‘(Alexei Volodin) easily handling the technical demands for the left hand that would challenge all but the most competent of artists… the soloist and orchestra prove a formidable pairing… Sergei Babayan’s dexterity and keyboard style are much in evidence; the virtuosic demands are conveyed with great finesse… Gergiev and the Mariinsky Orchestra provide a spirited and thoroughly convincing performance, bringing together a wealth of timbres and colours. In all, these are exemplary performances and the collection is destined to be a staple in the catalogue.’ The Whole Note
‘Gergiev is as successful as anyone in making this curious hybrid feel through-composed and credibly Soviet. The band’s distinctive timbre creates an air of authenticity. So too does Alexei Volodin’s account of the Fourth Piano Concerto.’ Gramophone
‘Performances are steeped in a pungency created by their distinctly Russian tonal colours, the hard-hitting often violent and hysterical view of the Sixth Symphony is the best on disc.’ YorkshirePost.co.uk
‘(Gergiev’s Sixth Symphony) is excellent; the elegiac character of the Allegro moderato is especially well caught and there’s real eloquence to the playing. Rhythms are nicely sprung and Gergiev has a fine grasp of the music’s architecture. He also delivers a more transparent, ‘aerated’ reading of this opener than most, and that allows one to appreciate Prokofiev’s orchestral skills all the more. The central Largo has wonderful shape and inwardness – the woodwind playing is superb – and the big moments are as crisp as one could wish. What a vital, vibrant Vivace, so full of life. The brass, timp and bassdrum players deserve special praise for their contributions here; ditto the recording team.’ Musicweb International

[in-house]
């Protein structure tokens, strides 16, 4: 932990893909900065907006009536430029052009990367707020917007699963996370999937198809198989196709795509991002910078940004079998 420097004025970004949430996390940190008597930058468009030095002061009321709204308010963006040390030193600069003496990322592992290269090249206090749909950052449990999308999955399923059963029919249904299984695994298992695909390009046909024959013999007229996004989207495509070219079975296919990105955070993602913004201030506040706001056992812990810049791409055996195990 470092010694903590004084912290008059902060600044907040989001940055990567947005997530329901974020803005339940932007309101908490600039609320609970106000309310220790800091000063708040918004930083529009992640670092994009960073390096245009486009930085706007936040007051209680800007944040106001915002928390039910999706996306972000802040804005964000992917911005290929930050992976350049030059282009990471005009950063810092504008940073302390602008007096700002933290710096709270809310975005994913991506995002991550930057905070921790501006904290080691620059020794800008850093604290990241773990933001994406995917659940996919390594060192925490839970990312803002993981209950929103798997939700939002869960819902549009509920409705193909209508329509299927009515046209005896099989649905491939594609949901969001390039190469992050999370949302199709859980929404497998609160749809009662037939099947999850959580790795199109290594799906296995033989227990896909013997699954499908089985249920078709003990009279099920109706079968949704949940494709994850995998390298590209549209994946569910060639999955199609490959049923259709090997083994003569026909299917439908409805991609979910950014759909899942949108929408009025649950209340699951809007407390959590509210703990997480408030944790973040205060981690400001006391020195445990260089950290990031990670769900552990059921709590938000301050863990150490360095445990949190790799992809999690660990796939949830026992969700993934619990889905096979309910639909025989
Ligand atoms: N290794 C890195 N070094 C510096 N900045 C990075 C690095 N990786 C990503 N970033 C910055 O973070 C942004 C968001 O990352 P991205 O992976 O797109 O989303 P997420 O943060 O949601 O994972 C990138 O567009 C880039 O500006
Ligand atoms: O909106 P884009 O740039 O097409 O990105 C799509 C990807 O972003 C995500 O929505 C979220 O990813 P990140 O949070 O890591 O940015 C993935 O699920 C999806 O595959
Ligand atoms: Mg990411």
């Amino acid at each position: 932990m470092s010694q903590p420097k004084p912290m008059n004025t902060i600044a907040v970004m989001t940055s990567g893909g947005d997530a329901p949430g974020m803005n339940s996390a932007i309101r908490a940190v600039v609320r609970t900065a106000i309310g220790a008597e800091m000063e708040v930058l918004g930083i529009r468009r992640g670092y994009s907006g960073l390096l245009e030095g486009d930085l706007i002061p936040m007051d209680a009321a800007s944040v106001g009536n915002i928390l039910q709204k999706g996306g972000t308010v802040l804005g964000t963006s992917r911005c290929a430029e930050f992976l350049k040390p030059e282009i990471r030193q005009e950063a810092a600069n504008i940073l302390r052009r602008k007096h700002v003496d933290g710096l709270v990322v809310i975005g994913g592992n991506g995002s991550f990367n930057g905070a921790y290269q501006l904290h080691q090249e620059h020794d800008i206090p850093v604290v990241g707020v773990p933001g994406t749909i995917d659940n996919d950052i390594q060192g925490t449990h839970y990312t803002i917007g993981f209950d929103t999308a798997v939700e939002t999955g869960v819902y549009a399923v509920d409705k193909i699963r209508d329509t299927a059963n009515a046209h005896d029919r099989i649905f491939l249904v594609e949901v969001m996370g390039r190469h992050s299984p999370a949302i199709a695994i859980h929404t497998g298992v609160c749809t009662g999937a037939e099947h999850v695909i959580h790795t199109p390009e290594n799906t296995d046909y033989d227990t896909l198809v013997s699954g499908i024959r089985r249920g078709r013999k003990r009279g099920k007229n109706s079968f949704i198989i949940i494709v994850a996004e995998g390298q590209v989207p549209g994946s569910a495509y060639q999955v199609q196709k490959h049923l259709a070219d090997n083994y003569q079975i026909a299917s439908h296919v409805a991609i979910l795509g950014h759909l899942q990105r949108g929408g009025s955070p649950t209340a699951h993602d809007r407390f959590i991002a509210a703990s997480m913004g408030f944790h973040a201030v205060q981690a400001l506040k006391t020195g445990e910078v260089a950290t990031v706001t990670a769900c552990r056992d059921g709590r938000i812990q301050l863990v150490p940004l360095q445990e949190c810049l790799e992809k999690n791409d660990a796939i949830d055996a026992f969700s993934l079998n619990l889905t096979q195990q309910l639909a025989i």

‘I loved it... (Babayan) is a powerful, but really engaging player… (Gergiev and Babayan) strike sparks from one another. The reaction between them is really exciting… (Gergiev) makes various groups of the orchestra sing… marvellous detail… so seductive, so delightful…’ BBC Radio 3
‘Gergiev is the perfect conductor emphasizing the sardonic episodes as well as the often lush romantic tunes—and the occasional touches of humour. ..Wonderful performances, very well recorded. An important addition to any multi-channel library’ Classical CD Review
‘Valery Gergiev comes closer than any conductor today to conveying the full range of Prokofiev’s personality: the rhythmic provocateur and the wondrous melodist, the theatrical empath and the flawed human being. This double-disc live compendium presents a dizzying amount of musical energy... The piano concertos see Alexei Volodin (in the fourth) and Sergei Babayan (the Fifth) ably blending guts with glitter… The Seventh Symphony is a high point here of surging melody and complicated emotion’ Listen Magazine